Emily Carr String Quartet. Photo by Jon Mark.

Music for climate justice

Earth songs presented by Christ Church Cathedral

  • Feb. 7, 2022 7:30 a.m.

Christ Church Cathedral and the Emily Carr String Quartet are thrilled to announce Earth Songs: Music for Climate Justice, the quartet’s third concert series since their partnership began in 2020.

This series of six concerts, running from February to June, will feature one of Canada’s top quartets and the cathedral’s Wolff organ played by a lineup of international artists. The series will draw attention to the need for personal action to reverse the climate crisis, and will include brief talks from climate-focused NPOs and advocates, and provide an opportunity to support. Each concert will focus on a different facet of our relationship with the natural world, aiming to educate and entertain, and inspire change.

The first half of the series, three concerts entitled “Air,” “Water” and “Land,” will see the Emily Carr String Quartet perform commissions by Canadian composers, celebrating their namesake composer’s nature-based paintings. These concerts feature music by John Luther Adams, Maurice Ravel, R. Murray Schafer, Claude Debussy, Marjan Mozetich and Johannes Brahms.

The second half of the series will highlight Christ Church Cathedral’s magnificent pipe organ in three concerts featuring the cathedral’s assistant director of music, Mark McDonald, playing Gustav Holst’s “The Planets,” Simon Johnson (Westminster Cathedral, UK) playing Prokofiev’s “Peter and the Wolf” and a collaboration between organist Jenny Vincent and CBC science journalist Bob McDonald entitled “Earth, Wind, Fire, and Life.” The Wolff was built in 2005 by Helmuth Wolff and, consisting of four keyboards, a pedalboard and 4,000 individual pipes, it is the west coast’s finest organ.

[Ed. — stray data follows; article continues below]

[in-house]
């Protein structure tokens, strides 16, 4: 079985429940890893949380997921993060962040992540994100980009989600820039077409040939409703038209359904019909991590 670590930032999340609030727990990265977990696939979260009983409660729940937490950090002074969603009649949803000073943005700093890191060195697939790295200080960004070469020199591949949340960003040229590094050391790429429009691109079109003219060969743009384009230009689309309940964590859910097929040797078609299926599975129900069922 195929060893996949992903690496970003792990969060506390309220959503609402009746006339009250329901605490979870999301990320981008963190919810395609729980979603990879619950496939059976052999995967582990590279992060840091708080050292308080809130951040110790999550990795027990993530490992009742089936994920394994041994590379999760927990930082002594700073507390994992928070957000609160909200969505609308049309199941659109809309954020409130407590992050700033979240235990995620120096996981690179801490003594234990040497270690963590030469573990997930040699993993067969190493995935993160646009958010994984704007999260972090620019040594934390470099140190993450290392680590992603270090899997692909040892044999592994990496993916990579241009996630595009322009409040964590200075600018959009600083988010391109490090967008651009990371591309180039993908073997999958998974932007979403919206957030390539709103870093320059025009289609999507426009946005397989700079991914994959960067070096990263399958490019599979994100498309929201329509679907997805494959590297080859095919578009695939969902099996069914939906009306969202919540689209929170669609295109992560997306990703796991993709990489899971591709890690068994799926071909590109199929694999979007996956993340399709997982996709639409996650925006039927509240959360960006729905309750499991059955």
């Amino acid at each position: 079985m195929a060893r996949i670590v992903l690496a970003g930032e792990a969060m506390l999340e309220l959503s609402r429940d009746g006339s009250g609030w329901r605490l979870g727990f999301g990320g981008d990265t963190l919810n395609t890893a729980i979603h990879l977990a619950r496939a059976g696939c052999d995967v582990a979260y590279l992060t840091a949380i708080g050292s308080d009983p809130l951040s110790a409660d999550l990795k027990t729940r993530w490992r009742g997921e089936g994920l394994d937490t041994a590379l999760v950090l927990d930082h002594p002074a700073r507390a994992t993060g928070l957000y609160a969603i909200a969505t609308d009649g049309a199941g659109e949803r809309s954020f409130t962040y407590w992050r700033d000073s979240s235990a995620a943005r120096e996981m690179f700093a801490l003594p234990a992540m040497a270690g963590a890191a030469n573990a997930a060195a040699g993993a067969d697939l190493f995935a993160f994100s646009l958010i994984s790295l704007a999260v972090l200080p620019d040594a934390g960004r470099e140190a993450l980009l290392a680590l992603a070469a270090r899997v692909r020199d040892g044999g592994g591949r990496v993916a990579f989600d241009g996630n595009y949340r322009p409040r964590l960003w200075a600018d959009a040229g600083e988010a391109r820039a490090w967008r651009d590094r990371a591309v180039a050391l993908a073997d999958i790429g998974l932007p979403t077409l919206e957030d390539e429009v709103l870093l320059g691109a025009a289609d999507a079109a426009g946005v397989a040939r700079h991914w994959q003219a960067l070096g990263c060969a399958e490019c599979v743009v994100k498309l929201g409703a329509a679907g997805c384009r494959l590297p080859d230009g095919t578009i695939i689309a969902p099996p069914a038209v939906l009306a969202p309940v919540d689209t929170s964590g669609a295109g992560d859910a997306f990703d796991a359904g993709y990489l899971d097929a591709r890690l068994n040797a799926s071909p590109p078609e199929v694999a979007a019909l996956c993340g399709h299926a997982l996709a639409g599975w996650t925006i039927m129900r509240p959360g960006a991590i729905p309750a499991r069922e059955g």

Christ Church Cathedral’s dean, The Very Reverend M. Ansley Tucker, is pleased that the cathedral can get involved in projects that help draw attention to the imperative to safeguard, sustain and renew the life of the earth.

She says, “Human beings are finally beginning to grasp that we are not the possessors of the earth and its creatures, but rather one part of a great ecosystem upon which we rely, and which relies upon us.”

Here are the details for the first half of the series, running between now and April:

• “Air”—Friday, February 11 at 5 pm. Performers: The Emily Carr String Quartet, R. Murray Shafer, String Quartet 2 “Waves,” Claude Debussy, String Quartet in G minor Op.10.

• “Water”—Friday, March 11 at 5 pm (marking World Water Day on Tuesday, March 22).Performers: The Emily Carr String Quartet, R. Murray Shafer, String Quartet 2 “Waves,” Claude Debussy, String Quartet in G minor Op.10.

• “Land”—Friday, April 22, 5 pm (marking Earth Day). Performers: The Emily Carr String Quartet, Marjan Mozetich, Lament in the Trampled Garden (BISQ Commission 2012), Brahms String Quartet no. 2 in A minor.